Since the Arabic culture of that time was mainly oral, these poems were at first not written down, but recited and later memorised by individuals, usually the poets' apprentices.

        The first Muallaqat compilations were written in the beginning of the Islamic period ,7th - 8th Centuries AD  (about 200 to 300 years after they were compsed). The number of poems that were included varied, but seven of these poems are considered a canon to this day, and at the head of those seven is the one written by the poet Imru al Qays.

The Muallaqat

       They belong to a poetic genre called a Qasida. Nowadays, almost every long poem can be called a Qasida, but in the ancient times the definition was more distinct: a Qasida was a long poem with very strict form.

       The stanzas of the Qasida are divided into two parts with identical metre; the metres of Arabic poetry, like those of Grecian poetry, are based on short and long syllables, and the ones used for the Qasidas were usually the long metres, which helped create the typical long descriptive segments.

       The rhyme is consistent throughout all the stanzas, and the two parts of the first stanza often rhyme as well. The classical Qasidas are constructed of three main themes, written according to certain fixed conventions (though not every poet used all three together) :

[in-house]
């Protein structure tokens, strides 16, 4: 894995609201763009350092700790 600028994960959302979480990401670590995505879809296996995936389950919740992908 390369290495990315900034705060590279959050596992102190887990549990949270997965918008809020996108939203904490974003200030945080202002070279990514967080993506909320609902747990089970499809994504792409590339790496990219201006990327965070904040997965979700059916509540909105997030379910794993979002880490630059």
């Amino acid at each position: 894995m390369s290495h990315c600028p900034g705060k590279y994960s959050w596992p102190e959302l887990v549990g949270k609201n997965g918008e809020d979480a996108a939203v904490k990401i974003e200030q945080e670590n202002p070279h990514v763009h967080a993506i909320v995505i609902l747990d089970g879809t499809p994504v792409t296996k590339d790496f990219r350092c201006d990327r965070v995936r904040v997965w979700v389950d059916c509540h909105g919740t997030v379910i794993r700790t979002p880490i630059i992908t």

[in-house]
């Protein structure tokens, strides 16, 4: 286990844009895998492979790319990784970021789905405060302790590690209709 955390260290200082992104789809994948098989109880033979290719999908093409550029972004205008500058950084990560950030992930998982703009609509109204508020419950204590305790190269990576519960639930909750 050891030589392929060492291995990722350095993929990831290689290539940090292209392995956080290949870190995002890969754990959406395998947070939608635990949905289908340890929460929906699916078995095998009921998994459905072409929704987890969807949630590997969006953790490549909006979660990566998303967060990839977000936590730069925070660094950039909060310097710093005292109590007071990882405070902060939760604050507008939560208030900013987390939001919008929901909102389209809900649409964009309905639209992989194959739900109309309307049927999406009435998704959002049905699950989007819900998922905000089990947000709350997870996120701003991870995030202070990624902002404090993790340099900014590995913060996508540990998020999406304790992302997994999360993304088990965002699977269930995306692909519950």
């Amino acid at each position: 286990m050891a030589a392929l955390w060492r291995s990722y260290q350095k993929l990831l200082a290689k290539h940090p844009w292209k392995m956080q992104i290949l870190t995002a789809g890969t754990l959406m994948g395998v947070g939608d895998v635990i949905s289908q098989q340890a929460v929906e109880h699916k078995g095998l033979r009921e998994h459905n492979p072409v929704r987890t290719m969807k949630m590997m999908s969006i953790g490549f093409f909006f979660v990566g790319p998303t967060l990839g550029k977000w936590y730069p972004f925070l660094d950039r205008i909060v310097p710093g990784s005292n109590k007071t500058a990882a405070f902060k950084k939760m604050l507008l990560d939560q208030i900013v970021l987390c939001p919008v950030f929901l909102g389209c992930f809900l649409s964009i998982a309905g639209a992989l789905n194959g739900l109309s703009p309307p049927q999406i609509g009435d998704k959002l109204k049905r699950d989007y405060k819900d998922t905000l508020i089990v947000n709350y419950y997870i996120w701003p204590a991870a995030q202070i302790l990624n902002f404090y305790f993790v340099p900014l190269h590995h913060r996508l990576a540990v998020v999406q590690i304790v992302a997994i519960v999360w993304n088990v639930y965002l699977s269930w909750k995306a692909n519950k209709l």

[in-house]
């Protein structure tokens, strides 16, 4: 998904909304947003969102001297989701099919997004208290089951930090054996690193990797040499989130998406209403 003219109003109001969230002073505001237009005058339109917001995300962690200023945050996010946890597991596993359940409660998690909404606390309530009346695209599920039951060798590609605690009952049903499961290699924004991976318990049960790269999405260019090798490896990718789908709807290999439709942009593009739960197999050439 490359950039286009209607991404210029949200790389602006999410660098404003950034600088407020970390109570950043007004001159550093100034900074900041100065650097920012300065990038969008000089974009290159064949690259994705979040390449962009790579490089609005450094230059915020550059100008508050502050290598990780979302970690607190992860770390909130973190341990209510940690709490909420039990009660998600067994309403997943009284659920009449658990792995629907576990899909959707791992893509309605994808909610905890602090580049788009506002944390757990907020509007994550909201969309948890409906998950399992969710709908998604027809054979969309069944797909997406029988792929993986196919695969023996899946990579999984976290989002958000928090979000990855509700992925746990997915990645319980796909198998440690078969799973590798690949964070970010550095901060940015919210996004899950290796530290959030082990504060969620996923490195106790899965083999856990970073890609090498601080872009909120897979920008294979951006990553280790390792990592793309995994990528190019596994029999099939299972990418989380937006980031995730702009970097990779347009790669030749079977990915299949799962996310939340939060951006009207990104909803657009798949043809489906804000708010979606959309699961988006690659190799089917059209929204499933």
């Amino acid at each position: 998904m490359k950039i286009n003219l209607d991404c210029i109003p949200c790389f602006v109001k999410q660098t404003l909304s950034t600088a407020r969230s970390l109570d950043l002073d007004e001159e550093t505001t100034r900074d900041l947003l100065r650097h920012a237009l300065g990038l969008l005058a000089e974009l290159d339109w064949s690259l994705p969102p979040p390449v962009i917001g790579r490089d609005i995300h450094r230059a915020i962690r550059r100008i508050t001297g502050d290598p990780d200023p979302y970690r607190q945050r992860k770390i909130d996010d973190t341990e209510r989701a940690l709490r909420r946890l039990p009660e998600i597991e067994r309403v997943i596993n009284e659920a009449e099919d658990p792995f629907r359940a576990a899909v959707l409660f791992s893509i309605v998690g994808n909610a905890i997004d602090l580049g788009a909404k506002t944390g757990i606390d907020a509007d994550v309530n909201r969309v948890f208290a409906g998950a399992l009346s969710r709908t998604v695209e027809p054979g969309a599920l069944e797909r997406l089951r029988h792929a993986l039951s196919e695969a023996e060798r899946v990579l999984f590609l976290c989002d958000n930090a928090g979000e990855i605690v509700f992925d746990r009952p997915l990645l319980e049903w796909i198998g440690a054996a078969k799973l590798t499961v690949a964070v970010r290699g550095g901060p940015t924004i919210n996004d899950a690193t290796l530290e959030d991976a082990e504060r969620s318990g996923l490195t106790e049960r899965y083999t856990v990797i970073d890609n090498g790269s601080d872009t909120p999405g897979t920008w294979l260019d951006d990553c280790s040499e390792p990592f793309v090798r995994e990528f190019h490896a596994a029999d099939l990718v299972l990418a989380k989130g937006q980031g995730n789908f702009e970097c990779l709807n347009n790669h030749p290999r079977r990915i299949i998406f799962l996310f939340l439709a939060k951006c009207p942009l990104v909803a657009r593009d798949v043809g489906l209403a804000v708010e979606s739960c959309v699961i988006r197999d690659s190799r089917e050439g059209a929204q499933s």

1        In the first part of the Qasida, which is called Nasib in Arabic, the poet describes his arrival to the campgrounds of his love's tribe, expecting a romantic rendezvous, and his discovery that the tribe had left the place to look for other pastures. The poet halts the friends that have ridden with him, and sits down to cry, remembering the love that has been and is now gone.

2        After reflecting on his lost romance, the return to reality hurts the poet so much that he cannot stay near the campgrounds anymore, and he mounts his riding animal and goes out to the desert. This part, called Rihla (journey), is usually longer than the Nasib and has a faster pace, and it contains many descriptions of the dangers of the desert and of the poet's riding animal, whose loyalty is portrayed as a contrast to the disloyalty of womankind.

3        In the third part of the Qasida the poet praises the traits of the ideal man by glorifying himself or his tribe, or by tongue-lashing other tribes. In the past it has been suggested that this is the main part of the Qasida, and is actually the purpose (Qasd in Arabic) for which it has been written, and the reason it is called Qasida; yet this seems to be an over-simplistic grasp of the complex form of Pre-Islamic poetry.


       It is very hard to translate classical Arabic poetry into English. Arabic in general, and the language of the ancient poets in particular, is an amazingly rich language, where complex notions can be expressed with very few words; there is also a huge cultural difference which makes it hard to translate many concepts.

        Moreover, the division into short and long syllables on which the Arabic metre is based, is impossible in English, and the consistent rhyme, though perhaps possible, is very difficult to achieve.

       In the case of the Muallaqa of Imru al Qays, most translators chose to keep the 14-syllable metre (which is somewhat similar to the English forteener), but none have managed to keep the consistent rhyme.

The Myth
       Perhaps the oldest passage where it is stated that the poems were hung up, occurs in the 'Iqd al-Farid (The Precious Necklace) by the Spanish Muhammadan, Ibn Abd Rabbih. We read there: